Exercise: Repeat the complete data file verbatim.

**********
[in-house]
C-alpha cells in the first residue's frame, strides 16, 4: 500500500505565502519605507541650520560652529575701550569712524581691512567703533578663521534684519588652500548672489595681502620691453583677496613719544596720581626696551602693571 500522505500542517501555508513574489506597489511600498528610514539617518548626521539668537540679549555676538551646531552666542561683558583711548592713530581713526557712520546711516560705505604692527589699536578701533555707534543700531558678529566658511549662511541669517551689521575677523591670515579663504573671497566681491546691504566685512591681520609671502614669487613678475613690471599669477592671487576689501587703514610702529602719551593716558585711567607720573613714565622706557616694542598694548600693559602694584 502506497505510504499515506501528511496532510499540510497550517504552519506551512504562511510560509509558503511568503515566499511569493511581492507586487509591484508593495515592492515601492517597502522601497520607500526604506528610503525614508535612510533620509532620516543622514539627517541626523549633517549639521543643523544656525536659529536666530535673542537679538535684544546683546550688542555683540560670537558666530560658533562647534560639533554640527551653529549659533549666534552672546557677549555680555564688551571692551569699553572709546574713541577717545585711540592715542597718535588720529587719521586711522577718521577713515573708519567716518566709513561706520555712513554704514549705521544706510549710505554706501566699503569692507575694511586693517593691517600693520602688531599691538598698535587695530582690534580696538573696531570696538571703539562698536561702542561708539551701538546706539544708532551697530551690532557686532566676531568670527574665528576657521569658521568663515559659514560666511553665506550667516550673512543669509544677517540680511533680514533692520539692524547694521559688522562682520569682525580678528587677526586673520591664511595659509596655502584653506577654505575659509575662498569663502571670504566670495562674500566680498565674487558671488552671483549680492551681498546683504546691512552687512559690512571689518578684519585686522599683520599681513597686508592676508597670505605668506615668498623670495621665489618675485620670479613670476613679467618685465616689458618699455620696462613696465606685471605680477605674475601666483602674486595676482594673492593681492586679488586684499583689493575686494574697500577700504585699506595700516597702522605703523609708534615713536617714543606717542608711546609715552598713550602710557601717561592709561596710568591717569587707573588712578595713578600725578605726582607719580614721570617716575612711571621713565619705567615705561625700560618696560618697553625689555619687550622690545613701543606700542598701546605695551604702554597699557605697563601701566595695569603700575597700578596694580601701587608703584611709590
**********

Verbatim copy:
[in-house]
C-alpha cells in the first residue's frame, strides 16, 4: 500500500505565502519605507541650520560652529575701550569712524581691512567703533578663521534684519588652500548672489595681502620691453583677496613719544596720581626696551602693571 500522505500542517501555508513574489506597489511600498528610514539617518548626521539668537540679549555676538551646531552666542561683558583711548592713530581713526557712520546711516560705505604692527589699536578701533555707534543700531558678529566658511549662511541669517551689521575677523591670515579663504573671497566681491546691504566685512591681520609671502614669487613678475613690471599669477592671487576689501587703514610702529602719551593716558585711567607720573613714565622706557616694542598694548600693559602694584 502506497505510504499515506501528511496532510499540510497550517504552519506551512504562511510560509509558503511568503515566499511569493511581492507586487509591484508593495515592492515601492517597502522601497520607500526604506528610503525614508535612510533620509532620516543622514539627517541626523549633517549639521543643523544656525536659529536666530535673542537679538535684544546683546550688542555683540560670537558666530560658533562647534560639533554640527551653529549659533549666534552672546557677549555680555564688551571692551569699553572709546574713541577717545585711540592715542597718535588720529587719521586711522577718521577713515573708519567716518566709513561706520555712513554704514549705521544706510549710505554706501566699503569692507575694511586693517593691517600693520602688531599691538598698535587695530582690534580696538573696531570696538571703539562698536561702542561708539551701538546706539544708532551697530551690532557686532566676531568670527574665528576657521569658521568663515559659514560666511553665506550667516550673512543669509544677517540680511533680514533692520539692524547694521559688522562682520569682525580678528587677526586673520591664511595659509596655502584653506577654505575659509575662498569663502571670504566670495562674500566680498565674487558671488552671483549680492551681498546683504546691512552687512559690512571689518578684519585686522599683520599681513597686508592676508597670505605668506615668498623670495621665489618675485620670479613670476613679467618685465616689458618699455620696462613696465606685471605680477605674475601666483602674486595676482594673492593681492586679488586684499583689493575686494574697500577700504585699506595700516597702522605703523609708534615713536617714543606717542608711546609715552598713550602710557601717561592709561596710568591717569587707573588712578595713578600725578605726582607719580614721570617716575612711571621713565619705567615705561625700560618696560618697553625689555619687550622690545613701543606700542598701546605695551604702554597699557605697563601701566595695569603700575597700578596694580601701587608703584611709590